facebook
twitter
rss
account
search
search
 

Bullying by peers changes genes

Dec. 28, 2012 at 1:36 PM   |   Comments

MONTREAL, Dec. 28 (UPI) -- Bullying by peers changes the structure around a gene involved in regulating mood, making victims more vulnerable to mental issues, Canadian researchers say.

"Many people think that our genes are immutable; but this study suggested environment, even the social environment, can affect their functioning," lead author Isabelle Ouellet-Morin of the University of Montreal, said in a statement. "This is particularly the case for victimization experiences in childhood, which change not only our stress response but also the functioning of genes involved in mood regulation."

Previous research by Ouellet-Morin found bullied children secreted less cortisol -- a stress hormone -- but had more problems with social interaction and aggressive behavior.

The current study indicated the reduction of cortisol, which occurs around the age of 12, was preceded two years earlier by a change in the structure surrounding the gene SERT, which regulates serotonin, a neurotransmitter involved in mood regulation and depression.

The study, published in the journal Psychological Medicine, involved 28 pairs of identical twins with a mean age of 10 who were analyzed separately according to their experiences of bullying by peers: one twin had been bullied at school while the other had not.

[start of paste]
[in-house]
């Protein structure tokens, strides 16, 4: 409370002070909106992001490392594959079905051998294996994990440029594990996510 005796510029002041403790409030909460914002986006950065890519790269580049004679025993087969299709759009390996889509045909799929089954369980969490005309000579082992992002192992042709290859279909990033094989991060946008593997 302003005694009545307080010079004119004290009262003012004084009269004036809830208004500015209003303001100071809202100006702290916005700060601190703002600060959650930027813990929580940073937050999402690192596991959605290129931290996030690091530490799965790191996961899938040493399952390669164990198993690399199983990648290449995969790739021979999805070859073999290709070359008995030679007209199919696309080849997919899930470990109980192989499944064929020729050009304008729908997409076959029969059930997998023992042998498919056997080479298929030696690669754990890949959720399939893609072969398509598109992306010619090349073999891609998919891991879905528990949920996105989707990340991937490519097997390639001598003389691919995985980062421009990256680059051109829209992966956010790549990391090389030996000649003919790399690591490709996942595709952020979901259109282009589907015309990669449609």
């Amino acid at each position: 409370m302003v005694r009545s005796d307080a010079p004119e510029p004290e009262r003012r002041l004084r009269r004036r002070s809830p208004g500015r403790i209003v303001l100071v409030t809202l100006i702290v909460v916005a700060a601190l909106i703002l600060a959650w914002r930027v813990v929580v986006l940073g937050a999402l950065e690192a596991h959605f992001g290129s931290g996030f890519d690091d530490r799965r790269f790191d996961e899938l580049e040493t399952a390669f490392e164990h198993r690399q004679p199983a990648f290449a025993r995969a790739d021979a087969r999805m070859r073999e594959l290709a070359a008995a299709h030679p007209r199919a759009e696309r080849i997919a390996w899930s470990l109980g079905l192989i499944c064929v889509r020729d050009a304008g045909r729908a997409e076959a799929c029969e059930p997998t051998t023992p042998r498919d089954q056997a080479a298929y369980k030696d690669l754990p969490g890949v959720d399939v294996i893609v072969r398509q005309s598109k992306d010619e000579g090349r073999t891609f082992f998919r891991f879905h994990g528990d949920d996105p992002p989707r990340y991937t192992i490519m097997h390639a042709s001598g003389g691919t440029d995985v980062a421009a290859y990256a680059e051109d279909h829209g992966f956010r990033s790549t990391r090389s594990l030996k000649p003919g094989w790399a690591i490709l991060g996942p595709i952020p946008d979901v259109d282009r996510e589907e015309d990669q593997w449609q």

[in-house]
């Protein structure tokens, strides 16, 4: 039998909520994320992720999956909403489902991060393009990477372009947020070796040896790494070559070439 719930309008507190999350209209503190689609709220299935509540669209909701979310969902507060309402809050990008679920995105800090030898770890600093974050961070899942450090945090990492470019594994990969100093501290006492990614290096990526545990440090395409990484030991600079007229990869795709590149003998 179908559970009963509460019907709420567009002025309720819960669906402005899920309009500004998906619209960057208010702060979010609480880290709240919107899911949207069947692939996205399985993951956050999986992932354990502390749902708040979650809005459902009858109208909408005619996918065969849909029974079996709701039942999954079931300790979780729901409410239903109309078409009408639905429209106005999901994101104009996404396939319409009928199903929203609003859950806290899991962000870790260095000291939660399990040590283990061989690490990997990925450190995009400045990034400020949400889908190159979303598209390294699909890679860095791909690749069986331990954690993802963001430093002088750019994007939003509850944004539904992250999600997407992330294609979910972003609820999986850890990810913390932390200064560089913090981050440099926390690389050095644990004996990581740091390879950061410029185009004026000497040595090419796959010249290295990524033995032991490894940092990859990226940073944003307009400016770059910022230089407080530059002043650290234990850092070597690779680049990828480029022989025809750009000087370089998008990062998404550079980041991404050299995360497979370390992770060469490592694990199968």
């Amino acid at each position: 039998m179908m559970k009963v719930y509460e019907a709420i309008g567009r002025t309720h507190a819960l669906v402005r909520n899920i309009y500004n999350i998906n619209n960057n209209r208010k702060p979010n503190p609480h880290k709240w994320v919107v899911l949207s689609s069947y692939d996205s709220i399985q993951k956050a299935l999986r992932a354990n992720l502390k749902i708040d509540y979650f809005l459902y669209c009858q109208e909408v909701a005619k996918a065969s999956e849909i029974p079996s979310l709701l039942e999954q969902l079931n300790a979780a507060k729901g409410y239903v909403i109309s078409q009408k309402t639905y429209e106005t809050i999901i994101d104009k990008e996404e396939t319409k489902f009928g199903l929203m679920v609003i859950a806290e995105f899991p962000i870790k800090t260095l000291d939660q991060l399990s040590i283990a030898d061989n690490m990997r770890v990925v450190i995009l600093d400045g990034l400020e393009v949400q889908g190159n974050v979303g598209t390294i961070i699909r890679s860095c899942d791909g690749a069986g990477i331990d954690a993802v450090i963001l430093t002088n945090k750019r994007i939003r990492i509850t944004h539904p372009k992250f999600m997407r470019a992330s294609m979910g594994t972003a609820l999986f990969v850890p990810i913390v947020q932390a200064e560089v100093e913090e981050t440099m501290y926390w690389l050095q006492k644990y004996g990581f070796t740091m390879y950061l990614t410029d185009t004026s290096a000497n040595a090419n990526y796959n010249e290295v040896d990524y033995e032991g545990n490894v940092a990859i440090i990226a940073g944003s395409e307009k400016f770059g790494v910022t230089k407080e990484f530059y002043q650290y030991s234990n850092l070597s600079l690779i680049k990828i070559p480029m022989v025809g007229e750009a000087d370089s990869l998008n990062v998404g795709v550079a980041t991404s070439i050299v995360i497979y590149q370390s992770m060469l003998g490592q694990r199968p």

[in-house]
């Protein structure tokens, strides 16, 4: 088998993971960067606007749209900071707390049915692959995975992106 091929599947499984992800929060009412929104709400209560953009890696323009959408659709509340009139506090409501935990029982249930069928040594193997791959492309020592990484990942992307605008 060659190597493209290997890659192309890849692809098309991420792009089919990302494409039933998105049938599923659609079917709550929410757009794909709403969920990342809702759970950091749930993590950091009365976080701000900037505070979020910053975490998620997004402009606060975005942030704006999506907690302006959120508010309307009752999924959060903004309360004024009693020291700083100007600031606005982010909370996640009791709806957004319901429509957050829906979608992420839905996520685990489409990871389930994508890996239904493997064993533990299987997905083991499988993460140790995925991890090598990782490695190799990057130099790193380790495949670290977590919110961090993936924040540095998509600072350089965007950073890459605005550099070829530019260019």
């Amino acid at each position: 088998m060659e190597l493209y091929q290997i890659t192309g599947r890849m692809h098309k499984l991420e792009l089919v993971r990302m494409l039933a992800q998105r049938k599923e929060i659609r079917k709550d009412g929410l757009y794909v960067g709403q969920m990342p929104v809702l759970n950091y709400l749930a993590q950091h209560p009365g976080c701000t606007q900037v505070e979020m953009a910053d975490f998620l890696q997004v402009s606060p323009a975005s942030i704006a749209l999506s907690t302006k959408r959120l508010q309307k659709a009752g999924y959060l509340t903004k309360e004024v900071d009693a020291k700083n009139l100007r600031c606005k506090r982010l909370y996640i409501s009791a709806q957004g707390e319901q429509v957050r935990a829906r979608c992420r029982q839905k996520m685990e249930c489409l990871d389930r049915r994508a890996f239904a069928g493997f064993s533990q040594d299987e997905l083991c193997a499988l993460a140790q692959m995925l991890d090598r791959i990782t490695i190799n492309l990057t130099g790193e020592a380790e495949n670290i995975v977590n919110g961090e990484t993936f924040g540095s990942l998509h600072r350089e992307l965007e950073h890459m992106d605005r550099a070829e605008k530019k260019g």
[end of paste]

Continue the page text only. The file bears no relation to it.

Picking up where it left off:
"Since they were identical twins living in the same conditions, changes in the chemical structure surrounding the gene cannot be explained by genetics or family environment," Ouellet-Morin said.

"Our results suggest that victimization experiences are the source of these changes."

© 2012 United Press International, Inc. All Rights Reserved. Any reproduction, republication, redistribution and/or modification of any UPI content is expressly prohibited without UPI's prior written consent.
Recommended UPI Stories
Featured UPI Collection
trending
Notable deaths of 2014 [PHOTOS]

Notable deaths of 2014 [PHOTOS]

Most Popular
1
Schizophrenia is actually eight disorders, not one disease Schizophrenia is actually eight disorders, not one disease
2
Study: too many kids taking antibiotics Study: too many kids taking antibiotics
3
NFL players have 30 percent chance of developing Alzheimer's or dementia NFL players have 30 percent chance of developing Alzheimer's or dementia
4
Morning exercise helps calm ADHD symptoms in children Morning exercise helps calm ADHD symptoms in children
5
Yoga guru BKS Iyengar dies at 95 Yoga guru BKS Iyengar dies at 95
Trending News
Video
x
Feedback